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Johnson Gets Passing Grade

by Chris Pinkert / St. Louis Blues
The Blues' Erik Johnson finished second among rookie defenseman in scoring with 33 points (Getty Images).
Nobody is more critical of Erik Johnson than, well…Erik Johnson.

The Blues defenseman, who just completed a solid season as a rookie in the NHL, says he expects a lot more of himself in years to come.

“People think you play a really good game, but you can always play better,” Johnson said. “You can’t be perfect every night, but you can definitely try. That’s the big thing I try to do.”

Johnson shows a tremendous amount of maturity for just having turned 20. As a No. 1 overall draft choice in 2006, the blueliner carried high expectations into his rookie season and turned in a strong showing, yet he’s smart enough to realize he can be even more consistent game-to-game. Overall though, he’d give himself a passing grade.

“Probably a B-minus,” Johnson said of his first season in the league. “I critique myself hard because I think I can play a lot better every night. I’m not satisfied with a good game that I play or a bad game. I just want to get better.”

And get better, he did.

The season didn’t start as well as Johnson had anticipated. Despite scoring his first goal in just his second game, he suffered a slight bone fracture in his foot that kept him from playing in the team’s home opener. But even after getting healthy, Johnson struggled to get himself back into the lineup, as the team had six healthy defenseman play well to start the season.

Erik Johnson - #6
Check out Johnson's bio, stats and highlights from his rookie season in the NHL.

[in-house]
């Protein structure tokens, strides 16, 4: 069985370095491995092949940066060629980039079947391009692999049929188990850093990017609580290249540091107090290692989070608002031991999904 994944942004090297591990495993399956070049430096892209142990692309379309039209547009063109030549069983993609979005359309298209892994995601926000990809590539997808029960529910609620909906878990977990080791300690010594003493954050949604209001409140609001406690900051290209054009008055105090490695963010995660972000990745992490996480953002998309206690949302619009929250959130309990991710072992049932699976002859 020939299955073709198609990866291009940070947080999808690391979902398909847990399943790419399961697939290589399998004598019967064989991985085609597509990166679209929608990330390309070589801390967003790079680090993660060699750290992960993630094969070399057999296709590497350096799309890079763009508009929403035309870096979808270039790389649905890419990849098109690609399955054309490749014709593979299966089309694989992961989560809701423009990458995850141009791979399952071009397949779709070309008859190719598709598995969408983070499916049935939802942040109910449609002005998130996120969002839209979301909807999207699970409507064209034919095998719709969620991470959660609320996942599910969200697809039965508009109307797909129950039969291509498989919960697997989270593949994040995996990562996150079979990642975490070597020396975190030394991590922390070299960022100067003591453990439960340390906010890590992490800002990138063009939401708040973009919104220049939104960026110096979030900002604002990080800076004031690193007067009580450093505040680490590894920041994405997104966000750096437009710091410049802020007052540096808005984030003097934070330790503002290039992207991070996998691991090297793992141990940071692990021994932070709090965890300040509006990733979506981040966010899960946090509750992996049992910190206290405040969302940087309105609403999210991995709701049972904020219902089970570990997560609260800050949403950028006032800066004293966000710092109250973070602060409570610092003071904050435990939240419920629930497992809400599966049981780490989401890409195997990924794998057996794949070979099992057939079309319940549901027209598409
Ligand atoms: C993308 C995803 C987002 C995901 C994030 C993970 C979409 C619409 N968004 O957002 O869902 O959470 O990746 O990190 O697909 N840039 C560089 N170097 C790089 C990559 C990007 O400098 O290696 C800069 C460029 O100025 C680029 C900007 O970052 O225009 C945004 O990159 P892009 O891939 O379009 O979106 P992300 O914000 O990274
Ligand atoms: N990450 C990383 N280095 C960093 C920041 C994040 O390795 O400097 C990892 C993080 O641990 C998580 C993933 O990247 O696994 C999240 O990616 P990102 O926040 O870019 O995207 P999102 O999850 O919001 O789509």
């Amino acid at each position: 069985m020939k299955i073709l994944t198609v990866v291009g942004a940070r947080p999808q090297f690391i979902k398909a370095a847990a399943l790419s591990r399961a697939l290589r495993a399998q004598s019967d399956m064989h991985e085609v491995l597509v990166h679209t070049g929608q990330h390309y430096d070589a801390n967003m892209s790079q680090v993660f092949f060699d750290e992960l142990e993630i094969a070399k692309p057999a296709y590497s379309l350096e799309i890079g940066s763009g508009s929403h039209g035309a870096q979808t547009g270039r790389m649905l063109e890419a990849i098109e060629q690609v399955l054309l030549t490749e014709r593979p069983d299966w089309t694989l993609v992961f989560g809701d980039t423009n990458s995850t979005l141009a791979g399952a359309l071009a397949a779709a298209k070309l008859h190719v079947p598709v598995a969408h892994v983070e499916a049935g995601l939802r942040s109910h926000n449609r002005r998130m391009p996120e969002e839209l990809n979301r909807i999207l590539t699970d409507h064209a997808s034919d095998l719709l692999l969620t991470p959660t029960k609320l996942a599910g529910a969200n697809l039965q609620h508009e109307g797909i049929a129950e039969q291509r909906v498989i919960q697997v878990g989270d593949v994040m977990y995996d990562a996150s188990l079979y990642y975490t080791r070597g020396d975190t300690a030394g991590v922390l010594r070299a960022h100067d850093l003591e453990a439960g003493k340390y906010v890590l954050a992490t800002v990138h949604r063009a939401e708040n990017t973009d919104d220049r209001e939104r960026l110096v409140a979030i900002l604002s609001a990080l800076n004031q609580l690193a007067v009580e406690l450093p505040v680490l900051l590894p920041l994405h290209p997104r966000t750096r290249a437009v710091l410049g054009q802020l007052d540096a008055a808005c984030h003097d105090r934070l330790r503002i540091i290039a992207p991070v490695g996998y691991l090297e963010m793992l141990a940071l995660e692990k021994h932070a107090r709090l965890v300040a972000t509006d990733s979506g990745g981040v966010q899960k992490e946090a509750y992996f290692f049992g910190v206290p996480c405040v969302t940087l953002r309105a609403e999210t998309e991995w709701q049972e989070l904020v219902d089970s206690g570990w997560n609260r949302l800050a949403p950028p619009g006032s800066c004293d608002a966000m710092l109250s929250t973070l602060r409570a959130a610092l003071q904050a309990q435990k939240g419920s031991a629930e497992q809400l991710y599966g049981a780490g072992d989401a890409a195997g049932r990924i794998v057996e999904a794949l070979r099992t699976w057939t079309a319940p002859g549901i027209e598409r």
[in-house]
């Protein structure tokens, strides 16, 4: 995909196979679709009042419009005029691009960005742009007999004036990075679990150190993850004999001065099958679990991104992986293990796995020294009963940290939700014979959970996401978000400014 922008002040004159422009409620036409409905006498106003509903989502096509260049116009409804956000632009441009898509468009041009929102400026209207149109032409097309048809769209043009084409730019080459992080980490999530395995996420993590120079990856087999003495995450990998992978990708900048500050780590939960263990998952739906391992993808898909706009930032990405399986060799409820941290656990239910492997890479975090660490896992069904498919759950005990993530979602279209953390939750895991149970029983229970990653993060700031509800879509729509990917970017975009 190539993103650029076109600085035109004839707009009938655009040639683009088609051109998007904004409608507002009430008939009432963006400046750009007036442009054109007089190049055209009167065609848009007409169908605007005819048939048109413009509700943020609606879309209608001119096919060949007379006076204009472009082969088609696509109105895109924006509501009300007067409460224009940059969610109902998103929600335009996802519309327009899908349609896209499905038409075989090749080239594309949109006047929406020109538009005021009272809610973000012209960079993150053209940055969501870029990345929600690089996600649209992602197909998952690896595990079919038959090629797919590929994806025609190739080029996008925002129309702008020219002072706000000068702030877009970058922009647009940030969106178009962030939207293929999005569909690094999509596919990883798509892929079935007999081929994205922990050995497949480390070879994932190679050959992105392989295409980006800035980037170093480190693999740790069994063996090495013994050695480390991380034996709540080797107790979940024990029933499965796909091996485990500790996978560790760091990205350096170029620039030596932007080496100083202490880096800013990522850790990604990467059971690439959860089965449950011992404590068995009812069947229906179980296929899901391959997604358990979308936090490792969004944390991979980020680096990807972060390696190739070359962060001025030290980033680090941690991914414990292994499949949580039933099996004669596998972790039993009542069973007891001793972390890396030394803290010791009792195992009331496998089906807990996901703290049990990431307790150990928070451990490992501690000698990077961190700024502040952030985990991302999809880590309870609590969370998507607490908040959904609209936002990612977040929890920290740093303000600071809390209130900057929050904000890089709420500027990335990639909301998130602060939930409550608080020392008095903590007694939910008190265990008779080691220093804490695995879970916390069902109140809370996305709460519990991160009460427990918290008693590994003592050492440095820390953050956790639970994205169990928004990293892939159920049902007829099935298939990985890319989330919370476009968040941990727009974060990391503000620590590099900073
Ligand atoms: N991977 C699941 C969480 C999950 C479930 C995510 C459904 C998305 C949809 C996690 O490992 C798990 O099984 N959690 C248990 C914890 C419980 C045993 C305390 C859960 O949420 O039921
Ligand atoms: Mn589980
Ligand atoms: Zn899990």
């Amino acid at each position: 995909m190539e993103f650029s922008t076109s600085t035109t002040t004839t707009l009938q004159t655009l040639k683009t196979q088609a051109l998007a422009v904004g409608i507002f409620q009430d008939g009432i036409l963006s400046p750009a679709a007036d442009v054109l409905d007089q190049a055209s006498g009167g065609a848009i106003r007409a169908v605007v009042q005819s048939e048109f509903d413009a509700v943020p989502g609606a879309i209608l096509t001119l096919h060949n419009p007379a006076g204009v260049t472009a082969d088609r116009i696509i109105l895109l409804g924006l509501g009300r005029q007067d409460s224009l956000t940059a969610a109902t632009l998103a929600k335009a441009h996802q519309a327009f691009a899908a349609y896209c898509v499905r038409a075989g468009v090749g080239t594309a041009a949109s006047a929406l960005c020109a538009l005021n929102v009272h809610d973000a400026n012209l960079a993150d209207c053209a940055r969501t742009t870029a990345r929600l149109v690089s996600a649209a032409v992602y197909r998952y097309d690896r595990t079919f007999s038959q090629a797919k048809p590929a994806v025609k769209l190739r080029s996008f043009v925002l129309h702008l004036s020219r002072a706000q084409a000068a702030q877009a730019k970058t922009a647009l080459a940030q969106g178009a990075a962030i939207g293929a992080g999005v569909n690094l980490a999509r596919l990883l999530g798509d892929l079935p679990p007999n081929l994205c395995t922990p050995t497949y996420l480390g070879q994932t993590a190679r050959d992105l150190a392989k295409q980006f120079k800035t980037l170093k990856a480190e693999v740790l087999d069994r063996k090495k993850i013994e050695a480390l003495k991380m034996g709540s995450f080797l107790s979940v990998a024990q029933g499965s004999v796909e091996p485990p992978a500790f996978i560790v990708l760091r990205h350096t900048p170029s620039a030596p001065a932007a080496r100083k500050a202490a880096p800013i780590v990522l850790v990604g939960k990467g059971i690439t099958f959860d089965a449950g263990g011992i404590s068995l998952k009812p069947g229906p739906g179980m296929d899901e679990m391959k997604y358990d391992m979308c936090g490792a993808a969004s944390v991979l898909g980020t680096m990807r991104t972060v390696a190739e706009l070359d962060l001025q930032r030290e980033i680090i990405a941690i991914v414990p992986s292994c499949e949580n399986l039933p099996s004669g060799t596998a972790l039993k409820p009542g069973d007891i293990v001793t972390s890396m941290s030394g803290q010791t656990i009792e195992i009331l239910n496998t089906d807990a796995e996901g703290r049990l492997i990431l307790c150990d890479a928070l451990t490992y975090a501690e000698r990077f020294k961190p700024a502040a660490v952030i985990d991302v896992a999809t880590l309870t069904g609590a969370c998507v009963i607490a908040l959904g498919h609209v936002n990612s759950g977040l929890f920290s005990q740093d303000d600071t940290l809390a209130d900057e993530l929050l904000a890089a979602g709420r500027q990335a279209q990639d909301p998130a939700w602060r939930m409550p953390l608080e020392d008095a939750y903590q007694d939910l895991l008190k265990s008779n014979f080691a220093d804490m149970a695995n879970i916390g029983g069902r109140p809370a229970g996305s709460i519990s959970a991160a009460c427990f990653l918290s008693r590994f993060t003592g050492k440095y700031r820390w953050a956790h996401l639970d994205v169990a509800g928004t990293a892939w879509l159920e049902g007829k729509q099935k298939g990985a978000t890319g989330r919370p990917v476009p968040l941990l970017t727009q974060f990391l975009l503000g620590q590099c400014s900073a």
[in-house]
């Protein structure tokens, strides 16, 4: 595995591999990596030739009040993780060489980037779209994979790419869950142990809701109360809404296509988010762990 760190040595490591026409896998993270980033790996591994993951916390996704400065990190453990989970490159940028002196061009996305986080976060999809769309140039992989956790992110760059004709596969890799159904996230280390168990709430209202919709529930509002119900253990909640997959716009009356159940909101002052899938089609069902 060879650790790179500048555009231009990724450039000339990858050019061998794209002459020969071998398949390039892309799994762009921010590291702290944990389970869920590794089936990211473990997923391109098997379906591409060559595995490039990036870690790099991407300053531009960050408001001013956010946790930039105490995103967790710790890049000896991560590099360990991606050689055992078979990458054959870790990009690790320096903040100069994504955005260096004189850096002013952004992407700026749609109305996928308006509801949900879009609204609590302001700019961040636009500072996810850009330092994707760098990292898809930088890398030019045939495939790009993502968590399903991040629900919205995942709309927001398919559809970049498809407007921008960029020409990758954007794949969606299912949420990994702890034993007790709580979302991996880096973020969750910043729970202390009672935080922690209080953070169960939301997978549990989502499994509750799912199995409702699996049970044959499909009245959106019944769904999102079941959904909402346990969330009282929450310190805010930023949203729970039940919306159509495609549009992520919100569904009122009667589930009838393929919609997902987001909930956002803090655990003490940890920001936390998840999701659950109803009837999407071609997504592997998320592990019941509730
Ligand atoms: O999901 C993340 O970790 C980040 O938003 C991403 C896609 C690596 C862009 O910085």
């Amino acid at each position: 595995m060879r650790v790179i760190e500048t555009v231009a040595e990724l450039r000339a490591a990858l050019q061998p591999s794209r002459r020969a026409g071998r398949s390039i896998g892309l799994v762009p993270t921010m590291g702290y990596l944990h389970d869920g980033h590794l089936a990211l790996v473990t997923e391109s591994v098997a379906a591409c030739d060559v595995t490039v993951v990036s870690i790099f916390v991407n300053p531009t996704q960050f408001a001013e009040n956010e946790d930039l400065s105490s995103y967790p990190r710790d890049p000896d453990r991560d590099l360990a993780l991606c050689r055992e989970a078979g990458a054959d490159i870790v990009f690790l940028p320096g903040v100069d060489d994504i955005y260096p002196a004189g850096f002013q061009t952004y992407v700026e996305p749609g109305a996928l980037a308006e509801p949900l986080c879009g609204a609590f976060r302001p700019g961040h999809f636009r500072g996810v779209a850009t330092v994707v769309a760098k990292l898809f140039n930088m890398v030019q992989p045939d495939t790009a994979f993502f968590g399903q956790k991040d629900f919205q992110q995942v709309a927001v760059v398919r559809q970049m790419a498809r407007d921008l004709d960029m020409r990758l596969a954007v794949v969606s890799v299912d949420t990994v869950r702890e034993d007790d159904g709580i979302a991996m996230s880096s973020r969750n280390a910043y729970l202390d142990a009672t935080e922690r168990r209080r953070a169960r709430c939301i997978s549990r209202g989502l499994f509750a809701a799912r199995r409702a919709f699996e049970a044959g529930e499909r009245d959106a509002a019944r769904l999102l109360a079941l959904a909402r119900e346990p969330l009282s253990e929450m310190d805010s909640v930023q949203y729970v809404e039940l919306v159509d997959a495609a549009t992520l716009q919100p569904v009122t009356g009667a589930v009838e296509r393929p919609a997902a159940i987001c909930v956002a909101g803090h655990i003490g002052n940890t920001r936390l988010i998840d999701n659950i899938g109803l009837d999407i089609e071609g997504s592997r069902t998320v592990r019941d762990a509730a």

Biography | Stats | Highlights
As the season went on, though, Johnson’s ice time increased, and the league took notice when it selected him to participate in the YoungStars game in January, where some of the league’s best up-and-coming players showcase their skills on All-Star weekend.

“I think I learned a lot by playing less minutes early on and then getting some bigger minutes as the season wore on,” he said. “For the most part, I think it was tough not to play when I didn’t play, but this year is more of an experience for me to learn and see how things went.”

As a Blues' first round draft pick himself, Barret Jackman went through a similar process in 2002-03, his first full season in the NHL.

“It was a learning experience for the first couple months, learning the business and what it takes,” Jackman said recently. “I think (Johnson) thrived in the second half of the season and really showed the fans and his teammates what we have to look forward to.”

Similiar to Barret Jackman's experience, Johnson's first season required learning what it takes to stick in the NHL (Getty Images).
Johnson finished the year second in scoring among rookie defenseman with 5 goals and 28 assists (33 points). The leader, Atlanta’s Tobias Enstrom, finished with 38 points.

All signs point to a bright future for the former No. 1 overall draft pick.

“If you remember, two years ago he was playing in high school and the U.S. Development team,” Jackman said. “He’s made some big steps. With the experience, he’s gotten more confident with what he was doing on the ice and realized how to play the game at the NHL level.”

It seems like just yesterday that Johnson was in St. Louis to sign his first pro contract, but it was a year ago that Blues owner Dave Checketts welcomed Johnson to St. Louis by explaining what Blues fans expect of their players: hard work, tremendous effort, a commitment to the community and a desire to win.

Johnson has shown each one of those characteristics.

“I think he’s been smart with taking in a lot of advice and learning throughout the year from different people,” Jackman added. “He’s a great kid, he’s willing to work and willing to do things that are going to make him a better player.”

With one season under his belt, what exactly did Johnson learn about playing in the big leagues?

“Enjoy every moment,” he said without hesitation. “The season goes by really fast and it’s a lot of fun. You’re pretty fortunate to get this experience in the NHL…it’s a privilege. Just have fun.

“I think that’s the No. 1 thing.”

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